Most wild caving trips are usually 3 to 5 hours long and may extend a mile or more underground. The entrance to a cave may be up and/or down a path, on the side of a hill, hidden behind bushes and tall grass, in the middle of a pasture or in a huge sink hole. To enter the cave, girls may be faced with lowering themselves down a small hole, crawling over or under a ledge, squeezing into a crack between a rock wall and the ground or, in some cases, they may be able to follow a stream passage and walk into the entrance. Regardless of what the entrance looks like, the girls should be prepared to hike to the cave carrying all of their own gear.

Once inside the cave, the girls may need to crawl or climb over broken rocks to get to the first room of the cave where they can stand up. When the girls go beyond the light of the entrance, the guide or lead caver should have them sit down, turn off their headlamps and sit still for a few minutes. Sitting in total darkness allows their eyes to adjust to the darkness of the cave. After 3 to 5 minutes, the group will turn on their headlamps and proceed into the cave.

Caves and caverns are of different shapes and sizes. Some caves are like a string of pearls - a small entrance opening up to a large room which leads to a small opening into another large room. These types of caves can be small where there are a couple of rooms attached to each other, or the cave may extend for miles. Some caves are water passages where the girls will walk along an underground water tube with small passages extending off of the main tube. Others combine both the string of pearls with a water passage. Caverns are large underground chambers. They may be several stories tall and may extend for hundreds of feet. In many cases, smaller caves branch out away from the cavern.

Not all caves require the same skill level. It is not uncommon for caves to vary in difficulty. For example, some caves may have areas that drop down deeper into the earth, which involves rappelling. Only groups that have been trained in rappelling and have the appropriate rappelling gear should attempt exploring a cave with that degree of difficulty. Therefore, it is important for the leader to match the difficulty of the cave with the experience of the group. First time cavers should always explore an easier, beginner cave. As the experience of the girls increases, the leader can then determine whether the girls are ready for a more advanced, challenging cave.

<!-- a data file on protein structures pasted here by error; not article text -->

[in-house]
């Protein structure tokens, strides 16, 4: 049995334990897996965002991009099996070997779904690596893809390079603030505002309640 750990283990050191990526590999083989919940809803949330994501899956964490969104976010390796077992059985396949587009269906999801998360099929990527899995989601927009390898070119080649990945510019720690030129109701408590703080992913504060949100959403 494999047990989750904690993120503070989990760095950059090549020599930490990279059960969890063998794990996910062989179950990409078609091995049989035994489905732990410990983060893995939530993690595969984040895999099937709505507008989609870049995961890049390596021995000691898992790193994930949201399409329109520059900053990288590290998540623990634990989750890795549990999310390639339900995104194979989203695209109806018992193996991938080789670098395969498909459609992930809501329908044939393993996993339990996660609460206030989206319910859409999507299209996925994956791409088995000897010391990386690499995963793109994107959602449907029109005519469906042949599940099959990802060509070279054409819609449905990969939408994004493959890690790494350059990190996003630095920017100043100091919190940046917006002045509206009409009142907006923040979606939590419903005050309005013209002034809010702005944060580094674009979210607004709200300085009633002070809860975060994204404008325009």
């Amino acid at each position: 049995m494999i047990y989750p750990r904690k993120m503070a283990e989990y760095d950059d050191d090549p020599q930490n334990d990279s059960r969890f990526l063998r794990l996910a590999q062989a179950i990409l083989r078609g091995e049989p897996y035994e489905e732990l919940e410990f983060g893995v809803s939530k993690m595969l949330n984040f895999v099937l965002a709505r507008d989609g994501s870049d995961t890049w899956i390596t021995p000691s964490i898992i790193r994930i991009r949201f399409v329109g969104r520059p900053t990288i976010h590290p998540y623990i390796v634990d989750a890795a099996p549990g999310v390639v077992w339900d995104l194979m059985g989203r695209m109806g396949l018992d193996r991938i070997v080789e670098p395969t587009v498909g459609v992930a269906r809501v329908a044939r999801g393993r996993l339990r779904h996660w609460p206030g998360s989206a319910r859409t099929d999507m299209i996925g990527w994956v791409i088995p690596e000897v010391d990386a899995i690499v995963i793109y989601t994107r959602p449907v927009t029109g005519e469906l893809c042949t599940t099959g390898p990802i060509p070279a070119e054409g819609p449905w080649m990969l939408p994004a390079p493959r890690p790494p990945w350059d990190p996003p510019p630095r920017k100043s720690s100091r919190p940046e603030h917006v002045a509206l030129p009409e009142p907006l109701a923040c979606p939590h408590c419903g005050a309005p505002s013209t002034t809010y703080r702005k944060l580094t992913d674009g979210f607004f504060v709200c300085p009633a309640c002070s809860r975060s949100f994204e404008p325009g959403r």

Girls should be prepared to see two caves. The first cave is the way in and the second is the way out. Both are the same cave, but look very different. Therefore, it is necessary for the group to mark their way through the cave, either by arranging small stones into a recognizable pattern or by using flagging tape to mark the way. Girls should look for formations that look distinctive, such as a rock shaped like an animal or a familiar object. They may want to name these formations, so the group can identify them on the way out.

The temperature of a cave is determined by the average overall above ground temperature of the area where the cave is located. Therefore, caves closer to the equator will be warmer than caves further away from the equator. Caves in the continental United States are usually cool, ranging from as warm as 69 degrees in Arizona to a cold 47 degrees in Maine. Girls should dress appropriately and in layers, so they can adjust their clothing to meet their temperature needs within the cave. Generally speaking, caves are cold, dark, wet and muddy places. Girls will be on their hands and knees crawling, climbing, stooping, sliding, belly crawling and walking though a series of wet passages within the cave. The formations the girls encounter may be breathtaking and the skills they gain while exploring a cave are well worth the discomforts they will overcome. Girls should be prepared for the challenges they encounter. They should expect to get wet and muddy while caving. For many girls, that's the fun part.


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